Qualcomm stock rise as Apple will be going 5G

On Wednesday the 11th after the BofA Global research said it was optimistic over the technology companies as Qualcomm is prospects to be selling 5G chipsets to Apple.

Qualcomm stock was up 2.6%, to $86.30, near midday Wednesday. The Nasdaq Composite Index was up 0.2%.

The analyst said that starting next year, if all iPhone models include 5G capabilities, Apple could contribute nearly $4 billion in cumulative sales to Qualcomm by the fiscal year 2022. His model assumes $20 per Qualcomm 5G modem sold to Apple.

FCC launches auction of more spectrum that can be used for 5G

The Federal Communications Commission has launched its latest spectrum action, which makes available the next batch of high frequency millimeter wavelengths. The auction encompasses 3,400MHz of spectrum with licenses in the upper 37GHz, 39GHz and 47GHz bands, which are vital for 5G. These high frequencies allow for the speed and low-latency that make 5G such an improvement over 4G.

“These airwaves will be critical in deploying 5G services and applications,” FCC Chairman Ajit Pai said in a statement. “Auctioning the 39 GHz and upper 37 GHz bands together presents a critical opportunity for 5G deployment as it represents the largest amount of contiguous spectrum available in the millimeter-wave bands.”

AT&T, Sprint, T-Mobile and Verizon, as well as satellite provider Dish Network, have filed to participate in the auction. The providers will likely bid for several rounds, with the auction expected to complete early next year.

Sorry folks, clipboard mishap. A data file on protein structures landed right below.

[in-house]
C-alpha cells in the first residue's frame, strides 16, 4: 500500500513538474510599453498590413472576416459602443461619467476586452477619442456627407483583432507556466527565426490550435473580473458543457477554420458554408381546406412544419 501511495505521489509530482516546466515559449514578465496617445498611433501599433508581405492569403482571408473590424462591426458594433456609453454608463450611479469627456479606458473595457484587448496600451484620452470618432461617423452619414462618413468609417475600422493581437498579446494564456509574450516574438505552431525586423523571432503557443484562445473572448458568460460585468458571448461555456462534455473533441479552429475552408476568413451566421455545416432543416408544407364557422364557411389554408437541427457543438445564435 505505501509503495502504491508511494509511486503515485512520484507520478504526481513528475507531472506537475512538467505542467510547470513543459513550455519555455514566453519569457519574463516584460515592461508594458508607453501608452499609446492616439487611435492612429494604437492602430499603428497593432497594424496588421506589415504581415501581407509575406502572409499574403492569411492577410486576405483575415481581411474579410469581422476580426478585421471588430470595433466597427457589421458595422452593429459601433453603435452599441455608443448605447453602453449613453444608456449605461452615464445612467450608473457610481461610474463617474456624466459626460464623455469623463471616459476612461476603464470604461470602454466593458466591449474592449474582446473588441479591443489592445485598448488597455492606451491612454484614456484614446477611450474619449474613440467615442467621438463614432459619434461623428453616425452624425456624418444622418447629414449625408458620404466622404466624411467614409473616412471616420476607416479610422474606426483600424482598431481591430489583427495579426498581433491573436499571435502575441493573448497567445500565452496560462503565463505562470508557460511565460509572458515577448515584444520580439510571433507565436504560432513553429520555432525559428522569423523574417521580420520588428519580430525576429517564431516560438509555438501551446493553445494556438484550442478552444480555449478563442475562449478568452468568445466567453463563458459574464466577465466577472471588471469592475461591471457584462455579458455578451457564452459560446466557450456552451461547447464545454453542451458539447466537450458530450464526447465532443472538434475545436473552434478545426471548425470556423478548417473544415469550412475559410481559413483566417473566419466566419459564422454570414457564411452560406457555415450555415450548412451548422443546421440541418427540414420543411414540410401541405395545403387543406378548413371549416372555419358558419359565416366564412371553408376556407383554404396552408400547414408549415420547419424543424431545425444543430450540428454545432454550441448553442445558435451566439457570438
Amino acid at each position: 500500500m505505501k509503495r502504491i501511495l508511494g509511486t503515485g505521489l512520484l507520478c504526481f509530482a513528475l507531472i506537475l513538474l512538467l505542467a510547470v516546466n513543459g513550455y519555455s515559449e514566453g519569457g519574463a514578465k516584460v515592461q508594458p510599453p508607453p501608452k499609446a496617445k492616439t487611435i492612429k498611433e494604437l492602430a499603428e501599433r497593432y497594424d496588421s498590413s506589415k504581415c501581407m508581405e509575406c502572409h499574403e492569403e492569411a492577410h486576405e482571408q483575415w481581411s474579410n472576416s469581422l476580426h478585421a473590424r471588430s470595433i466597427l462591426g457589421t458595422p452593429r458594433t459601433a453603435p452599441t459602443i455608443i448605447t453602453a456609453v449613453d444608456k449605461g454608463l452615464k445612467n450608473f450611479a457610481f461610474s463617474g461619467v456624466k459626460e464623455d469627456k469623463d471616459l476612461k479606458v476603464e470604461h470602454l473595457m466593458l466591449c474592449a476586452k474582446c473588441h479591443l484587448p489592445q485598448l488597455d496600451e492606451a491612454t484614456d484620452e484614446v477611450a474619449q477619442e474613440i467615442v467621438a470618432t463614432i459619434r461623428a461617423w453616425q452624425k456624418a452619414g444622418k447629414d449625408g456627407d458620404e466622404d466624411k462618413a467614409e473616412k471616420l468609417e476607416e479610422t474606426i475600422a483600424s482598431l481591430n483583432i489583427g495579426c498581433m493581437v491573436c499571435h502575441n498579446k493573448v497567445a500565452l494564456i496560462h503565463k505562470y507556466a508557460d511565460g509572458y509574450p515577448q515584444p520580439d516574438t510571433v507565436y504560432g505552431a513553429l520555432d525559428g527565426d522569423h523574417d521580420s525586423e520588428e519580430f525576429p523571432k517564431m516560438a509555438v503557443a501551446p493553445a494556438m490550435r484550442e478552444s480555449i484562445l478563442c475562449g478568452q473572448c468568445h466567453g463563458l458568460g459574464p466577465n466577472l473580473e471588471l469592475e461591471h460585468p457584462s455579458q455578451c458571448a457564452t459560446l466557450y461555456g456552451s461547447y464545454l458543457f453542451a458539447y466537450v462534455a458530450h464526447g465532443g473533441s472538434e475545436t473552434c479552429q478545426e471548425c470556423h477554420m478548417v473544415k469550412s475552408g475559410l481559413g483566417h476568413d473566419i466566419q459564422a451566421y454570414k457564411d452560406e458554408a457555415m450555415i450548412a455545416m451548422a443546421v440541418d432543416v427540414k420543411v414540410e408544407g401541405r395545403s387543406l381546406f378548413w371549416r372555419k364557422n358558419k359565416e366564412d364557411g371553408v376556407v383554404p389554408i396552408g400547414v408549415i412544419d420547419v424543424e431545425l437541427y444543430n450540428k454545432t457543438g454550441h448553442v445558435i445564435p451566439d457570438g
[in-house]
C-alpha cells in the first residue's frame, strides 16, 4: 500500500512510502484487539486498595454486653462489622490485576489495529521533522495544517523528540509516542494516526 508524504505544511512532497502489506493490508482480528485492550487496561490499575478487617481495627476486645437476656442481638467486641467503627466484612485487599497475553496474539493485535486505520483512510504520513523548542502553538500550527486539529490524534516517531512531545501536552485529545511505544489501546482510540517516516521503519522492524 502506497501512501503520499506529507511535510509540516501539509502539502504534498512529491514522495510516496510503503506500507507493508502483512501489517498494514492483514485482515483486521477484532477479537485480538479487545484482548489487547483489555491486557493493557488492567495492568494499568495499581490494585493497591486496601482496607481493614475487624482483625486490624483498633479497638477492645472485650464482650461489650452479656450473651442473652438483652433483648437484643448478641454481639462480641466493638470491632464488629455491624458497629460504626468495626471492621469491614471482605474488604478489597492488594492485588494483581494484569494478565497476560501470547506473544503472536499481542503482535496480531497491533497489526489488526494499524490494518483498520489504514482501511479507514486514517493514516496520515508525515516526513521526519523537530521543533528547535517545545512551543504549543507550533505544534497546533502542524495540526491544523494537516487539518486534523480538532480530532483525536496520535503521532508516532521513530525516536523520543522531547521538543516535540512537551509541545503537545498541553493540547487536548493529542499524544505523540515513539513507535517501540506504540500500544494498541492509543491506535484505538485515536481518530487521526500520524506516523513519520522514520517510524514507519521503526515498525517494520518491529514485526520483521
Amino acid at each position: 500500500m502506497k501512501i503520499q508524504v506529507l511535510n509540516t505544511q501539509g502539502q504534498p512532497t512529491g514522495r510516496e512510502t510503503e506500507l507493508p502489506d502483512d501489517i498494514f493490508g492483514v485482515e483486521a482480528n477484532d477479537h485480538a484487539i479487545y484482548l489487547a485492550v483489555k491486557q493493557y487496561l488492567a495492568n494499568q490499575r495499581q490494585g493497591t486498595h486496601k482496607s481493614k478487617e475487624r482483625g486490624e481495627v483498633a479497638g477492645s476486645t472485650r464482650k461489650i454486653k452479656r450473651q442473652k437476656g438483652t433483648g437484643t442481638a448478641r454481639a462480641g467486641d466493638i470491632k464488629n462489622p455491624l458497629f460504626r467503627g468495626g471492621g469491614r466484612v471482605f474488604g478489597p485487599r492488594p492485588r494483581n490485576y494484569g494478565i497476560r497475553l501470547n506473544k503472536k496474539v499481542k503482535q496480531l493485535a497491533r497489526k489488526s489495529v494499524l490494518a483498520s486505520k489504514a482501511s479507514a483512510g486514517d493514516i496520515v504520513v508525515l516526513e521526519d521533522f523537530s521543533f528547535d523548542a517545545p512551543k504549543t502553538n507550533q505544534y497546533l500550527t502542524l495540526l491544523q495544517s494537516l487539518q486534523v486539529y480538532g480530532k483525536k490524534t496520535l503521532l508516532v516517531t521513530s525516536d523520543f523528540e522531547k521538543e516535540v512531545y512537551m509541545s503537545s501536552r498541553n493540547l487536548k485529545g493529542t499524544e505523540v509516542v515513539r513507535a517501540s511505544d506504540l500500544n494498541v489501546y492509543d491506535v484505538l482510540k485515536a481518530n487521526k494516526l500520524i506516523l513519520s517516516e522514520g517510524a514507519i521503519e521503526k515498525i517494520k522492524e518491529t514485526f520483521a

5G in 2019 underwhelmed. Here’s how 2020 should be different

In 2018 Qualcomm met with hundreds of reporters and analysts on the sunny beaches of Maui to talk about how 5G would change the world in 2019-2020. The hype level was high. Then, reality hit. Network rollouts were met with delays, you needed a map to find coverage and consumers ended up more confused than excited.

5G promises to significantly increase cellular the speeds, coverage and responsiveness of wireless networks. It can run 10 to 100 times faster than a typical cellular connection that is offered today, and it’ll also boost how fast a device will connect to the network with speeds as quick as a millisecond to start your download or upload. It’s the most significant advance in mobile network technology since the introduction of 4G a decade ago, and it could have major implications for how we live.

But for now, a lot of those promises remain unfulfilled. That hasn’t deterred Amon’s enthusiasm for the technology.
“You could argue that 200 million could be conservative, especially looking at China,” Amon said in an interview with CNET on Tuesday.
That’s an ambitious declaration for a technology that’s really just getting started. Even in Hawaii, at the Snapdragon Tech Summit, there are some doubts. “I don’t think it’s going to be mainstream,” said Creative Strategies analyst Carolina Milanesi. “But by the end of 2020, we will have a better feel for what living in a 5G world would look like.”